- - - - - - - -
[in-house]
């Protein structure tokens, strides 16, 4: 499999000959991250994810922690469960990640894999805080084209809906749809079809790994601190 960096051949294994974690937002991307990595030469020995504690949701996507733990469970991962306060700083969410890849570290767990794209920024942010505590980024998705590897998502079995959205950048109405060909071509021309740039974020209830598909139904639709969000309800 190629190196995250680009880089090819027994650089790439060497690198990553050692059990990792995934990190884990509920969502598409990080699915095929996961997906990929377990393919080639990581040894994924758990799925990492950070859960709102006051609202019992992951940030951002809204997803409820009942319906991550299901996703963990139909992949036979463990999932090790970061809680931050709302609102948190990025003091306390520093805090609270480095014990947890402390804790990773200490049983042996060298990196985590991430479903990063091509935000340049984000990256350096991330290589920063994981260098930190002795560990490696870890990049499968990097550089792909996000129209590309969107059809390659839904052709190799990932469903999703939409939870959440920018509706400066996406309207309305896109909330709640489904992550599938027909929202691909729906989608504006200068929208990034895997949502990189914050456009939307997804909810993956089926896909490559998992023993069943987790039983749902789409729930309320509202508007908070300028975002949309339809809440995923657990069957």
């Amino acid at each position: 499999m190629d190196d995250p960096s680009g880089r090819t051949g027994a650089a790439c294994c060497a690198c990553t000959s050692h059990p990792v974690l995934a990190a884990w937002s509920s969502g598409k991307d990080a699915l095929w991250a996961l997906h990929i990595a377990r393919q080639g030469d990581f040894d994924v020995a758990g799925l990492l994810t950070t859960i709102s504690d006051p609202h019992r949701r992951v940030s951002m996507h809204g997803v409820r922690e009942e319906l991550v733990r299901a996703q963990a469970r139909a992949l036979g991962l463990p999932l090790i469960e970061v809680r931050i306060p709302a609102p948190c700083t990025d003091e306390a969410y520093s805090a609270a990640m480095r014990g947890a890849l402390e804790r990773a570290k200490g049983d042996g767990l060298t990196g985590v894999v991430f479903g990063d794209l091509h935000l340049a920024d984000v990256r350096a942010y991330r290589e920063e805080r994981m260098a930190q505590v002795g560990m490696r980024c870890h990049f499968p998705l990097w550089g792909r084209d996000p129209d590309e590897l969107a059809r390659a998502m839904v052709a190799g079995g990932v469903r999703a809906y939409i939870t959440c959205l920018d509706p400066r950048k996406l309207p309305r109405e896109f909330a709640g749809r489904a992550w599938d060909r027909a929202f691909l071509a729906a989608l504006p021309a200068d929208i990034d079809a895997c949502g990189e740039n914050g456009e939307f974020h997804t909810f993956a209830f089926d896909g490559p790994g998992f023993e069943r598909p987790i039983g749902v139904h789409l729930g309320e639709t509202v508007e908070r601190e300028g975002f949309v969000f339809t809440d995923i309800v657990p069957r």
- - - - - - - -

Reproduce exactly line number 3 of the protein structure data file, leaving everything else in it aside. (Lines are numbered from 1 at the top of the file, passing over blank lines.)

């Amino acid at each position: 499999m190629d190196d995250p960096s680009g880089r090819t051949g027994a650089a790439c294994c060497a690198c990553t000959s050692h059990p990792v974690l995934a990190a884990w937002s509920s969502g598409k991307d990080a699915l095929w991250a996961l997906h990929i990595a377990r393919q080639g030469d990581f040894d994924v020995a758990g799925l990492l994810t950070t859960i709102s504690d006051p609202h019992r949701r992951v940030s951002m996507h809204g997803v409820r922690e009942e319906l991550v733990r299901a996703q963990a469970r139909a992949l036979g991962l463990p999932l090790i469960e970061v809680r931050i306060p709302a609102p948190c700083t990025d003091e306390a969410y520093s805090a609270a990640m480095r014990g947890a890849l402390e804790r990773a570290k200490g049983d042996g767990l060298t990196g985590v894999v991430f479903g990063d794209l091509h935000l340049a920024d984000v990256r350096a942010y991330r290589e920063e805080r994981m260098a930190q505590v002795g560990m490696r980024c870890h990049f499968p998705l990097w550089g792909r084209d996000p129209d590309e590897l969107a059809r390659a998502m839904v052709a190799g079995g990932v469903r999703a809906y939409i939870t959440c959205l920018d509706p400066r950048k996406l309207p309305r109405e896109f909330a709640g749809r489904a992550w599938d060909r027909a929202f691909l071509a729906a989608l504006p021309a200068d929208i990034d079809a895997c949502g990189e740039n914050g456009e939307f974020h997804t909810f993956a209830f089926d896909g490559p790994g998992f023993e069943r598909p987790i039983g749902v139904h789409l729930g309320e639709t509202v508007e908070r601190e300028g975002f949309v969000f339809t809440d995923i309800v657990p069957r």